Texas-Style Chili

When it’s time to think about putting on a pot of homemade chili, this is the first one to enter my mind! This is Paula Deen’s recipe and it is the only one that I have truly enjoyed, that has beans in it. I’m normally a strict, Texas chili, and all chili for that matter, needs zero beans. Zip. Nada. NONE. No beans. BUT…..I love this concoction with them! Even though the name of this recipe kind of bothers me, since I firmly believe that Texas chili has no beans, who am I to change the name of one of Paula’s recipes?? Nope. Not me. Paula is the Queen! Regardless of the bean dilemma, this recipe is absolutely delicious!! It’s cold outside. Let’s make some!

3 pounds ground chuck
1 pound hot bulk sausage
3 medium onions, chopped
4 cloves garlic, minced
1/4 cup chili powder
2 T. all-purpose flour
1 T. sugar
1 T. dried oregano
1 tsp. salt
2 (28 oz.) cans whole tomatoes, chopped with kitchen shears inside the can, with their juice
3 (16 oz.) cans Bush’s hot chili beans, drained

Combine the ground chuck, sausage, onions, and garlic in a Dutch oven. Cook over medium heat until the meat is browned; stir the meat to break it up as it cooks. Drain off the pan drippings. Stir in chili powder, flour, sugar, oregano, and salt, and mix well. (Here I add a little liquid of some sort. The recipe doesn’t call for it, but it makes me nervous to cook it like that for very long, for fear of some major scalding. Not that it would, it’s just something I’m not willing to try. Ha. So, a little red wine, juice from the canned beans, water, or beef broth are some suggestions, if you feel it needs some liquid too.)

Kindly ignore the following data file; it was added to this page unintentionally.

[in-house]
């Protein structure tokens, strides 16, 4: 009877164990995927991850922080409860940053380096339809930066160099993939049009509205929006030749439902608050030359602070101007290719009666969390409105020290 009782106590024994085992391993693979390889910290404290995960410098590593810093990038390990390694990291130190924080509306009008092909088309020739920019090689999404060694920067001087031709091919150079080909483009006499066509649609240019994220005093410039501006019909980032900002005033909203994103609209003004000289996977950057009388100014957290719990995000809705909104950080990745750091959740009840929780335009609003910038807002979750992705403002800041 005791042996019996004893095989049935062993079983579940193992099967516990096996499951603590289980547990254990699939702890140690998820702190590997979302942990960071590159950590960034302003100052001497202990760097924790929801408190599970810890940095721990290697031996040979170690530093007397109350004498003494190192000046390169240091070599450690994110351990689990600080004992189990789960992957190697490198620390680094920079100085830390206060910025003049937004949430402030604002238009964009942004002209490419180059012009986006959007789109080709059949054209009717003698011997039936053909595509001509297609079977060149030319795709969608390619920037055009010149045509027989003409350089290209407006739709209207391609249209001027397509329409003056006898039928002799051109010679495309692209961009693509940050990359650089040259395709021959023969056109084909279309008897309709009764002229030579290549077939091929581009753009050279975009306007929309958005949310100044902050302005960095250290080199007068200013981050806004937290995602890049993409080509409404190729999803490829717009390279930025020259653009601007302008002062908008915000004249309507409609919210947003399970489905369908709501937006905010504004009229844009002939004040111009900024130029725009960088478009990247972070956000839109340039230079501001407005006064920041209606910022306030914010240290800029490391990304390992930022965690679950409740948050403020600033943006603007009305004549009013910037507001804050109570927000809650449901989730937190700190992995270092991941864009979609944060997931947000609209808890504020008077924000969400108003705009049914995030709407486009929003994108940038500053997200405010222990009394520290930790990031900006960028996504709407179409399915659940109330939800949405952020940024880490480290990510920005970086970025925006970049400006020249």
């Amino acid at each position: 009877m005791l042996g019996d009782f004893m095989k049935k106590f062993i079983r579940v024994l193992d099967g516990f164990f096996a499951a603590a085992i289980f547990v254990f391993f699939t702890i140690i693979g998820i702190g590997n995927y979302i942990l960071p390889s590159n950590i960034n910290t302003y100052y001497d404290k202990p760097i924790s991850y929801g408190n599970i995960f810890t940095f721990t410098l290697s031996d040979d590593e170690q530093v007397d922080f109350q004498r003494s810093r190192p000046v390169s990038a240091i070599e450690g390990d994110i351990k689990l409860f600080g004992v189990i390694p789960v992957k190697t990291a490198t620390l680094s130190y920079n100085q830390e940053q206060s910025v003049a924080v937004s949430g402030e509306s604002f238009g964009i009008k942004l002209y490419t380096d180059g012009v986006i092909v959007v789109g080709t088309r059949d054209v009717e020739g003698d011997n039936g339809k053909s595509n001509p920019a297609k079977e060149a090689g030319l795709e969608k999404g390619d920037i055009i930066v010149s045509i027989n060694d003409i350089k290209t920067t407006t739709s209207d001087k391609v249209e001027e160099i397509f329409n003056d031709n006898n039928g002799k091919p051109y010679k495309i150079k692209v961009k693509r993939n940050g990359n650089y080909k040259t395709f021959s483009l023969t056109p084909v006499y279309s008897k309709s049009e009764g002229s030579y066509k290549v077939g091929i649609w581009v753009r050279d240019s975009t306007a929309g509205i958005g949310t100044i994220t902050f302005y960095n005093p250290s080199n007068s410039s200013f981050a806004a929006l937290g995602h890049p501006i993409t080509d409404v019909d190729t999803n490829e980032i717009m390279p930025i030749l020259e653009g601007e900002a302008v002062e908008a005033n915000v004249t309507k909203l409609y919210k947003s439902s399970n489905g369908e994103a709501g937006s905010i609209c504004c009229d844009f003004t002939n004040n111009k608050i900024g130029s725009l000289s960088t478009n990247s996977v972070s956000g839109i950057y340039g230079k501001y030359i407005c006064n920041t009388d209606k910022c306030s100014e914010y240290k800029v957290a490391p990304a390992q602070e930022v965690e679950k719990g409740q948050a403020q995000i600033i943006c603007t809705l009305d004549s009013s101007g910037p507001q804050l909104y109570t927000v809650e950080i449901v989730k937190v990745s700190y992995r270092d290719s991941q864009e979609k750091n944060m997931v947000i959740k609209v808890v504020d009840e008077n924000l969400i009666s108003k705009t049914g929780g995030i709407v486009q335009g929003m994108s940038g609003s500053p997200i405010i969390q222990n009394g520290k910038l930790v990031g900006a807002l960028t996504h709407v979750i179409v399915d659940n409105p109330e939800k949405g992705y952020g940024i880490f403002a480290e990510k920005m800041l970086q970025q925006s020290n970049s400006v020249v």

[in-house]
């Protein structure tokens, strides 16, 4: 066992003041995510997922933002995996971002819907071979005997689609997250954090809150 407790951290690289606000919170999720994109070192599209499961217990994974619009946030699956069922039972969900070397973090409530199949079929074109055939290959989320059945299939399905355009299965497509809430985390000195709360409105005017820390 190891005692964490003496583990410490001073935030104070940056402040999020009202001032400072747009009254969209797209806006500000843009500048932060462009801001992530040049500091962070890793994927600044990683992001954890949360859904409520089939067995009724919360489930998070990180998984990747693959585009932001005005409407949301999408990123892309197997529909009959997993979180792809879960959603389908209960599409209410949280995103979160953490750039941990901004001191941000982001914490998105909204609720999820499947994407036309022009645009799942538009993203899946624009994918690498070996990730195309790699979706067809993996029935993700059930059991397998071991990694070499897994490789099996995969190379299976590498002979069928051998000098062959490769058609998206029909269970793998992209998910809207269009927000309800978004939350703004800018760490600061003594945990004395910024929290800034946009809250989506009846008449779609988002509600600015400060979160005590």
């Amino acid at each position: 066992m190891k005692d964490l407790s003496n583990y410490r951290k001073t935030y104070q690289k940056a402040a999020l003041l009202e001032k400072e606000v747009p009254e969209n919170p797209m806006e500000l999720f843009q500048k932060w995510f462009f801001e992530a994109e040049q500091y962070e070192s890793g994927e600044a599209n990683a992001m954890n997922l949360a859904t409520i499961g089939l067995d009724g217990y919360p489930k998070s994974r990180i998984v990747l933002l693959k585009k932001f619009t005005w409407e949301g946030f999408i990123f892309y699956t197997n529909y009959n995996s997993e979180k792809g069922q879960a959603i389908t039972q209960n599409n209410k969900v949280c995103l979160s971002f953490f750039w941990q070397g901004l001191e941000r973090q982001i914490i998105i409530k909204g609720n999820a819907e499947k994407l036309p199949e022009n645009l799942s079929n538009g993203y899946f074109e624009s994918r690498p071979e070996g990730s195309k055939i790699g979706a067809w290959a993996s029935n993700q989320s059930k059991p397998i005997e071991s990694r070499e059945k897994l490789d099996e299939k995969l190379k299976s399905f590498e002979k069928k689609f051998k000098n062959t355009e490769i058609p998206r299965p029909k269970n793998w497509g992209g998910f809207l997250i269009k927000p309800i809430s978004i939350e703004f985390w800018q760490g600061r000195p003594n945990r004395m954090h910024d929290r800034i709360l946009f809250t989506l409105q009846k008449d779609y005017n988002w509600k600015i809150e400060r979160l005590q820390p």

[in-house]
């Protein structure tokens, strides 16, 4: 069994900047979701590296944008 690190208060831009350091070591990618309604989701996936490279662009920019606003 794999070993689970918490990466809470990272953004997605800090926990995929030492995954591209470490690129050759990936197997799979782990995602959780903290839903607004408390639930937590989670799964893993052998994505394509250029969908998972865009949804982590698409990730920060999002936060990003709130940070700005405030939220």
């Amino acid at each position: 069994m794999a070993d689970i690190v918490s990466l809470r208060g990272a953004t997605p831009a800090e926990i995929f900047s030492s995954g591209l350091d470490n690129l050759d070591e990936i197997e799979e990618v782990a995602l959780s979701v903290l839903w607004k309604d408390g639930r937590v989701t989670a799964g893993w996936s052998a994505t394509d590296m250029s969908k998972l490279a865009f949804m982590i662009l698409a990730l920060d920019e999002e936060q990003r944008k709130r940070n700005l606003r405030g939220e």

Cover, and simmer for 1 hour, stirring occasionally. Add the tomatoes and beans, and simmer for 20 minutes longer. Adjust seasonings and serve with crackers, chopped green onions, and cheese.

*I like to add salt to the meat while it is cooking even if the recipe doesn’t call for it. I feel like it gives meat the best flavor, at the best time, rather than salting afterwards.
Also, the left over chili is great for topping baked potatoes, french fries, tater tots, fritos, and even corn casseroles.

Makes about 5 Quarts

COOKING THE BOOKS, YA’LL!

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